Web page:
Kentucky Clean Fuels Coalition - Nov. 10, 2-5 p.m. in Lexington (also accessible at teleconference sites across the state)
Please join us for this free workshop to hear from representatives of the electric and transportation industries. “We want to educate consumers and regulatory authorities about electric transportation technologies, their availability, safety and performance," said event organizer Melissa Howell, Executive Director of the Kentucky Clean Fuels Coalition (KCFC).
Speakers include: Brian Wynne, president of the Electric Drive Transportation Association; Randy Queen, regional manager of General Motors; Bill Jacob, vice president of UPS; and Cheryl Bruner, director of energy efficiency at E.On US. Kentucky Cabinet officials also will be on hand to discuss related economic and energy issues.
Electric vehicles will be on display at the UK Lexington campus site, and those who are not able to visit the live workshop can watch the teleconference at Western Kentucky University, Eastern Kentucky University, the Capitol Annex in Frankfort, or the University of Louisville.
Space is limited and registration is required for the Lexington event and for the public teleconference-link sites. Registered participants can also access the workshop from work or home via webcast.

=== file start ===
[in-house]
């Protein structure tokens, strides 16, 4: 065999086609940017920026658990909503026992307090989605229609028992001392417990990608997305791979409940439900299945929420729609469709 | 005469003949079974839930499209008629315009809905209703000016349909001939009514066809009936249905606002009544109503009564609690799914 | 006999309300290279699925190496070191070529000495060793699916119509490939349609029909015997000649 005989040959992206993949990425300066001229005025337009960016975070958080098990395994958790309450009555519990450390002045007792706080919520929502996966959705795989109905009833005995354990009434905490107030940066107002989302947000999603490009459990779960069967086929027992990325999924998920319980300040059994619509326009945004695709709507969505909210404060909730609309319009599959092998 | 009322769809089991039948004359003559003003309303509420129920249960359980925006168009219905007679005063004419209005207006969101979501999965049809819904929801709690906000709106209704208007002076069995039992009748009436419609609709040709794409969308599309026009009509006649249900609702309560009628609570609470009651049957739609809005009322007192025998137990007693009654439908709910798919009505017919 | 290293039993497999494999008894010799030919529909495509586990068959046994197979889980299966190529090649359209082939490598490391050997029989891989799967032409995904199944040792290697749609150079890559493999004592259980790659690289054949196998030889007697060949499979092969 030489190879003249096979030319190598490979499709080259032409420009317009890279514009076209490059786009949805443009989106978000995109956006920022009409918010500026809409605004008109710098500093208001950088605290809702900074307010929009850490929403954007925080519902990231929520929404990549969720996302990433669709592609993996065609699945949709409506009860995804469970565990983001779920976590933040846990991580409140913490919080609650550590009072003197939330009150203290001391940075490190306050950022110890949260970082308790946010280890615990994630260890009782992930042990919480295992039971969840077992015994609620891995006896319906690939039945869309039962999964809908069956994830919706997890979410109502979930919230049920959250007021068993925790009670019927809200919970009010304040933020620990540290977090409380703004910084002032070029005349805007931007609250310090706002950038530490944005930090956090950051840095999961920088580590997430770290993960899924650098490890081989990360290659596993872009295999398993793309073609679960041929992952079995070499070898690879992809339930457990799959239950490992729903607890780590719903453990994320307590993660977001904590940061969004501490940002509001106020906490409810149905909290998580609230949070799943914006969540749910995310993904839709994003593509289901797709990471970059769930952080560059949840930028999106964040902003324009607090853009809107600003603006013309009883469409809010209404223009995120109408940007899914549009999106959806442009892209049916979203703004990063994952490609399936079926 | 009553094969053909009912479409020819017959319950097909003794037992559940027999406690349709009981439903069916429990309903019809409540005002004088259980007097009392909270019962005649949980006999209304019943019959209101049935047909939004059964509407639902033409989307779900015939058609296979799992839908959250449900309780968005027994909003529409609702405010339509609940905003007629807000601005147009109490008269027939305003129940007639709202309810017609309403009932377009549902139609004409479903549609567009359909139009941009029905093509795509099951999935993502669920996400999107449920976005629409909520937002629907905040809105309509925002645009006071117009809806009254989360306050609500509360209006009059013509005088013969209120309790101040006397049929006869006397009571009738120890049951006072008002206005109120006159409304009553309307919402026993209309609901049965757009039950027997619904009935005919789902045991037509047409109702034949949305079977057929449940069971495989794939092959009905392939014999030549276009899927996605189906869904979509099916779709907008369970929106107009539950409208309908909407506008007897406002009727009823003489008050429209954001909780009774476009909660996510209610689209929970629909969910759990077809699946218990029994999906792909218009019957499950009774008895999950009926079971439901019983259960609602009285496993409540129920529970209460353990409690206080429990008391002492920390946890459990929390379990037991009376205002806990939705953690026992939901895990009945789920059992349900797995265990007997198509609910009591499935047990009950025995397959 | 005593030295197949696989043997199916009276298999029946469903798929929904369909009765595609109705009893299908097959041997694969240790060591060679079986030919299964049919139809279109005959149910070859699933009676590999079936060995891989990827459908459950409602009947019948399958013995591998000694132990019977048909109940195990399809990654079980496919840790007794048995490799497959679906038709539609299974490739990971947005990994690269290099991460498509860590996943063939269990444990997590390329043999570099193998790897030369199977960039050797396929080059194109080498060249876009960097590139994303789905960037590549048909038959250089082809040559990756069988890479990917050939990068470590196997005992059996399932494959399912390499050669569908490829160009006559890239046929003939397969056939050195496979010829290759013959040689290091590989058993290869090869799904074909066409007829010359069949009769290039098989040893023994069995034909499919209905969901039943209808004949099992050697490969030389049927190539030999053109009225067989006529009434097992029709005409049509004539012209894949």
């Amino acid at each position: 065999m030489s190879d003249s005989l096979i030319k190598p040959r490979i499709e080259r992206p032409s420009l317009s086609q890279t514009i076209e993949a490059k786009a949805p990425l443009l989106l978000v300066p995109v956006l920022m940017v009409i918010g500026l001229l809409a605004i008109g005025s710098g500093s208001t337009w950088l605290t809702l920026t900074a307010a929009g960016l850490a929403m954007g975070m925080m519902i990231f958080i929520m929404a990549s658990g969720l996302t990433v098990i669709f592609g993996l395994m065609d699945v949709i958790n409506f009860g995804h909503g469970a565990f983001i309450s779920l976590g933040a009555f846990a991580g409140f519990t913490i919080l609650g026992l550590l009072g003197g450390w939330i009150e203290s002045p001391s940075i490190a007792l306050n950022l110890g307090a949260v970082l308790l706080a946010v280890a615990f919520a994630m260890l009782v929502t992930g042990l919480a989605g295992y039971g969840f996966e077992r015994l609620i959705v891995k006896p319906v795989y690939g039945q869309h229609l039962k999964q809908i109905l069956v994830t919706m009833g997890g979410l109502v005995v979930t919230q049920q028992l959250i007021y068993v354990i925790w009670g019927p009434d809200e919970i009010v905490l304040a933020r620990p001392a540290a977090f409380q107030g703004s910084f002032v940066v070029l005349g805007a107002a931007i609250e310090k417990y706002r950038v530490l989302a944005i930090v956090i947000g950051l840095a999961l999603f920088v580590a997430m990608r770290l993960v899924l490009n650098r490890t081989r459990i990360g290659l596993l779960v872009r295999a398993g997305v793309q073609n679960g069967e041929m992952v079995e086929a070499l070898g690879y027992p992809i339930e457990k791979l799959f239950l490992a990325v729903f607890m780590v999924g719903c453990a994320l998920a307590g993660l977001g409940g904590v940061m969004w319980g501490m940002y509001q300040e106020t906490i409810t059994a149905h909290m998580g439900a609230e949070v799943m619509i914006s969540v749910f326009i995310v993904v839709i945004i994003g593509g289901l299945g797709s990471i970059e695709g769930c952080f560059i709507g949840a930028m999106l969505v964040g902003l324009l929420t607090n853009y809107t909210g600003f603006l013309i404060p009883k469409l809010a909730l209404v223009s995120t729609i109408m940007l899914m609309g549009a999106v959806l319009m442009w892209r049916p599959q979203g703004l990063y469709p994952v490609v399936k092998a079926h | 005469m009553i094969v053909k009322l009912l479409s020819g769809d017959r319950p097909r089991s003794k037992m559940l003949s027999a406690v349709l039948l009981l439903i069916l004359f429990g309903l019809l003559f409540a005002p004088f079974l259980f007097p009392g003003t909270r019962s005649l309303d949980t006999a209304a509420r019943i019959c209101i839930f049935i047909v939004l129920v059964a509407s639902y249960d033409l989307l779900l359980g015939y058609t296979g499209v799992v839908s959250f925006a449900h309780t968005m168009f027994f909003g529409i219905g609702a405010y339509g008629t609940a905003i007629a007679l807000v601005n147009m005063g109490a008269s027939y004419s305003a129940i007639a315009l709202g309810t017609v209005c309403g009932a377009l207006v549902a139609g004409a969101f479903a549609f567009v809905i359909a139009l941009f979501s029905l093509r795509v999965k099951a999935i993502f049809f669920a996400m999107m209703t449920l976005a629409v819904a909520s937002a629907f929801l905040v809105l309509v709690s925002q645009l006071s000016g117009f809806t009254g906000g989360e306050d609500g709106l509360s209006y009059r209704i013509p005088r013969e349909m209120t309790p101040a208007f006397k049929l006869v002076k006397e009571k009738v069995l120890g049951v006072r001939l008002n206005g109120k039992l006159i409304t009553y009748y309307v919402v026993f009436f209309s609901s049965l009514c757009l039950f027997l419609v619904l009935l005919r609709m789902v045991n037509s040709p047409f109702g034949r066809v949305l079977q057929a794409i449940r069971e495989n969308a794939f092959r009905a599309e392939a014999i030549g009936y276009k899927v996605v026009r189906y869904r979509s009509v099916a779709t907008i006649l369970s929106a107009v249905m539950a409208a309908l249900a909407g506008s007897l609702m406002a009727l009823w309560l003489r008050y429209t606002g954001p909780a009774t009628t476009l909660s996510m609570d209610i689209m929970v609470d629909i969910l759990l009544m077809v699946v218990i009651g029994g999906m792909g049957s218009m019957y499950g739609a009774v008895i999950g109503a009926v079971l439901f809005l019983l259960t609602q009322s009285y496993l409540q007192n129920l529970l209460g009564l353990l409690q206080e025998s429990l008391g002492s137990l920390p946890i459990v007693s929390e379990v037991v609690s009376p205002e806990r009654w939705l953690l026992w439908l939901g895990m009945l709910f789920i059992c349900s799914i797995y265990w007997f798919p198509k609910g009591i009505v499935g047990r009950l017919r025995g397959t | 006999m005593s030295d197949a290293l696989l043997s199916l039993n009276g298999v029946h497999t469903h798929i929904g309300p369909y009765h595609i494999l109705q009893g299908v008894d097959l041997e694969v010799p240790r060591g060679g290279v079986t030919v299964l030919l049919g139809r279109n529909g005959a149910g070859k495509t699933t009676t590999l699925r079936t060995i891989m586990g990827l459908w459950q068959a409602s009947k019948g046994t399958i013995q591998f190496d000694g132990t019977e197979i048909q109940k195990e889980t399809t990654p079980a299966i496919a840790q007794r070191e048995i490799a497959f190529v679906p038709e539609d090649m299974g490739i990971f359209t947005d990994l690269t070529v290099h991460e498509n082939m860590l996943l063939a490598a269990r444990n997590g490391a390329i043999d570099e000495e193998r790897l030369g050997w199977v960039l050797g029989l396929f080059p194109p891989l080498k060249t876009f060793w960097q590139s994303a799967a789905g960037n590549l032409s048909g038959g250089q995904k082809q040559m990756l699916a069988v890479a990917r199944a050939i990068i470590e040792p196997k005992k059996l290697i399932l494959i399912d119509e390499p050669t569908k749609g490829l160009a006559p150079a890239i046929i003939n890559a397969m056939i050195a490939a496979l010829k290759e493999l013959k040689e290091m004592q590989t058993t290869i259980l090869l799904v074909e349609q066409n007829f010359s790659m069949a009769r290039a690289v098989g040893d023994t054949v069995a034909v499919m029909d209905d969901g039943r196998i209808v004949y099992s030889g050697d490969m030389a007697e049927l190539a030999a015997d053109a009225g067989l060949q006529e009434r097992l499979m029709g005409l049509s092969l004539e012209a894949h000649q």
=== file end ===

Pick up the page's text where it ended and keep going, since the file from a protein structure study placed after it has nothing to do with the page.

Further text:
This workshop is being offered through a partnership between the Kentucky Clean Fuels Coalition, KPPC, the Kentucky Rural Energy Consortium, University of Louisville, University of Kentucky, and the Kentucky Department for Energy Development and Independence.
KPPC's board of directors, appointed by the Governor, represents various facets of Kentucky state and local government, industry, agriculture, higher education, environmental protection and the community at large.
Newly-appointed board members include:
- Joyce Evans of the Center for Biomedical Engineering at the University of Kentucky (At-Large, Public)
- Kevin Murphy of the Calvert City Municipal Water & Sewer System
- David Pedigo of Akebono Brake Corporation in Elizabethtown
They join seven continuing board members:
- Douglas Griffin (Board Chair) of Kenvirons, Inc.
- John Clay, Sr., representing an agricultural producer
- Ray Dailey of Newpage Corporation
- Steve Dale, representing the environmental protection community
- Aaron Keatley of the Kentucky Division of Compliance Assistance
- Dr. Thomas Lester, Dean, University of Kentucky, School of Engineering
- Dr. Mickey Wilhelm, Dean, University of Louisville, J.B. Speed School of Engineering
As a university-based pollution prevention program, KPPC was featured in the Sept. 16 article, “Students Reach Out to Local Businesses, Reduce Pollution” published by the National Wildlife Federation in its web-based ClimateEdu: News for the Green Campus. Students from the University of Louisville J.B. Speed School of Engineering work with KPPC’s staff of engineers and certified energy managers through a Cooperative (co-op) Education Program. In supporting the Center's work, the students develop skills and gain valuable experience in research, energy efficiency, pollution prevention and data analysis.